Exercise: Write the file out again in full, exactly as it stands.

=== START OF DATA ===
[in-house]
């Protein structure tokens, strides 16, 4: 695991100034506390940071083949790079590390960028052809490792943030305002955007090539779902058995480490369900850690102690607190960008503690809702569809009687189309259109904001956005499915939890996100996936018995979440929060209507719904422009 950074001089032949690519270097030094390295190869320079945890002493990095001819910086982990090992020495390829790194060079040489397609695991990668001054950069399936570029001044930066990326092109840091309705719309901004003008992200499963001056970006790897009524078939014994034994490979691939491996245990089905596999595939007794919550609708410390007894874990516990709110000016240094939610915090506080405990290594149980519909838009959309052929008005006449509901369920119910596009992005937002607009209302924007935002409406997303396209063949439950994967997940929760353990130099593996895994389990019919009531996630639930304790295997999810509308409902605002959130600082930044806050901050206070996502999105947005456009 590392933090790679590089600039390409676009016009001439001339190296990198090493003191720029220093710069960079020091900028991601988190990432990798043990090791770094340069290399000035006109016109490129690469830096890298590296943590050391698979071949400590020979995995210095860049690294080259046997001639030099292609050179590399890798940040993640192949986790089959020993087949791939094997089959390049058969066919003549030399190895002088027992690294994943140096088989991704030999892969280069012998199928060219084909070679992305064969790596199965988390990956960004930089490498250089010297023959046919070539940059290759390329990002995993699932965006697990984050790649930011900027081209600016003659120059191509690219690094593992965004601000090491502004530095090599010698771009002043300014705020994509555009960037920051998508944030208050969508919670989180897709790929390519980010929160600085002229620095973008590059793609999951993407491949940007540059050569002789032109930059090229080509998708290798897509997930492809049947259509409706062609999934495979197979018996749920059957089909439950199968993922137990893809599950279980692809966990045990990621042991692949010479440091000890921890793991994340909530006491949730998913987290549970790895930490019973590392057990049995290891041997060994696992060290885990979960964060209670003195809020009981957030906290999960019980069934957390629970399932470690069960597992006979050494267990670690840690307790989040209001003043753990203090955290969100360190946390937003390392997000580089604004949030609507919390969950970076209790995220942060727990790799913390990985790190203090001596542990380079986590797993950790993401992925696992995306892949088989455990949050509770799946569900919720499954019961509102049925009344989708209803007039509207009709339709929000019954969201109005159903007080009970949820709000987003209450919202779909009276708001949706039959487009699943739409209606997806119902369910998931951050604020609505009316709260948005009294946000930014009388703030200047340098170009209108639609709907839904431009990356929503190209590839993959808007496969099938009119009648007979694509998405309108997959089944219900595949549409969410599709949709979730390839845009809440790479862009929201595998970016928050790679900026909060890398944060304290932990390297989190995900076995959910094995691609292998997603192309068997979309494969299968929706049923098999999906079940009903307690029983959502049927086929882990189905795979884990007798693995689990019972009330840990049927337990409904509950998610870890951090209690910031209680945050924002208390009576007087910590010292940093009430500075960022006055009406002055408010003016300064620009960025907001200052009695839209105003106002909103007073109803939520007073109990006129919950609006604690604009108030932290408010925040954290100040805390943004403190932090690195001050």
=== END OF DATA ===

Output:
[in-house]
């Protein structure tokens, strides 16, 4: 695991100034506390940071083949790079590390960028052809490792943030305002955007090539779902058995480490369900850690102690607190960008503690809702569809009687189309259109904001956005499915939890996100996936018995979440929060209507719904422009 950074001089032949690519270097030094390295190869320079945890002493990095001819910086982990090992020495390829790194060079040489397609695991990668001054950069399936570029001044930066990326092109840091309705719309901004003008992200499963001056970006790897009524078939014994034994490979691939491996245990089905596999595939007794919550609708410390007894874990516990709110000016240094939610915090506080405990290594149980519909838009959309052929008005006449509901369920119910596009992005937002607009209302924007935002409406997303396209063949439950994967997940929760353990130099593996895994389990019919009531996630639930304790295997999810509308409902605002959130600082930044806050901050206070996502999105947005456009 590392933090790679590089600039390409676009016009001439001339190296990198090493003191720029220093710069960079020091900028991601988190990432990798043990090791770094340069290399000035006109016109490129690469830096890298590296943590050391698979071949400590020979995995210095860049690294080259046997001639030099292609050179590399890798940040993640192949986790089959020993087949791939094997089959390049058969066919003549030399190895002088027992690294994943140096088989991704030999892969280069012998199928060219084909070679992305064969790596199965988390990956960004930089490498250089010297023959046919070539940059290759390329990002995993699932965006697990984050790649930011900027081209600016003659120059191509690219690094593992965004601000090491502004530095090599010698771009002043300014705020994509555009960037920051998508944030208050969508919670989180897709790929390519980010929160600085002229620095973008590059793609999951993407491949940007540059050569002789032109930059090229080509998708290798897509997930492809049947259509409706062609999934495979197979018996749920059957089909439950199968993922137990893809599950279980692809966990045990990621042991692949010479440091000890921890793991994340909530006491949730998913987290549970790895930490019973590392057990049995290891041997060994696992060290885990979960964060209670003195809020009981957030906290999960019980069934957390629970399932470690069960597992006979050494267990670690840690307790989040209001003043753990203090955290969100360190946390937003390392997000580089604004949030609507919390969950970076209790995220942060727990790799913390990985790190203090001596542990380079986590797993950790993401992925696992995306892949088989455990949050509770799946569900919720499954019961509102049925009344989708209803007039509207009709339709929000019954969201109005159903007080009970949820709000987003209450919202779909009276708001949706039959487009699943739409209606997806119902369910998931951050604020609505009316709260948005009294946000930014009388703030200047340098170009209108639609709907839904431009990356929503190209590839993959808007496969099938009119009648007979694509998405309108997959089944219900595949549409969410599709949709979730390839845009809440790479862009929201595998970016928050790679900026909060890398944060304290932990390297989190995900076995959910094995691609292998997603192309068997979309494969299968929706049923098999999906079940009903307690029983959502049927086929882990189905795979884990007798693995689990019972009330840990049927337990409904509950998610870890951090209690910031209680945050924002208390009576007087910590010292940093009430500075960022006055009406002055408010003016300064620009960025907001200052009695839209105003106002909103007073109803939520007073109990006129919950609006604690604009108030932290408010925040954290100040805390943004403190932090690195001050």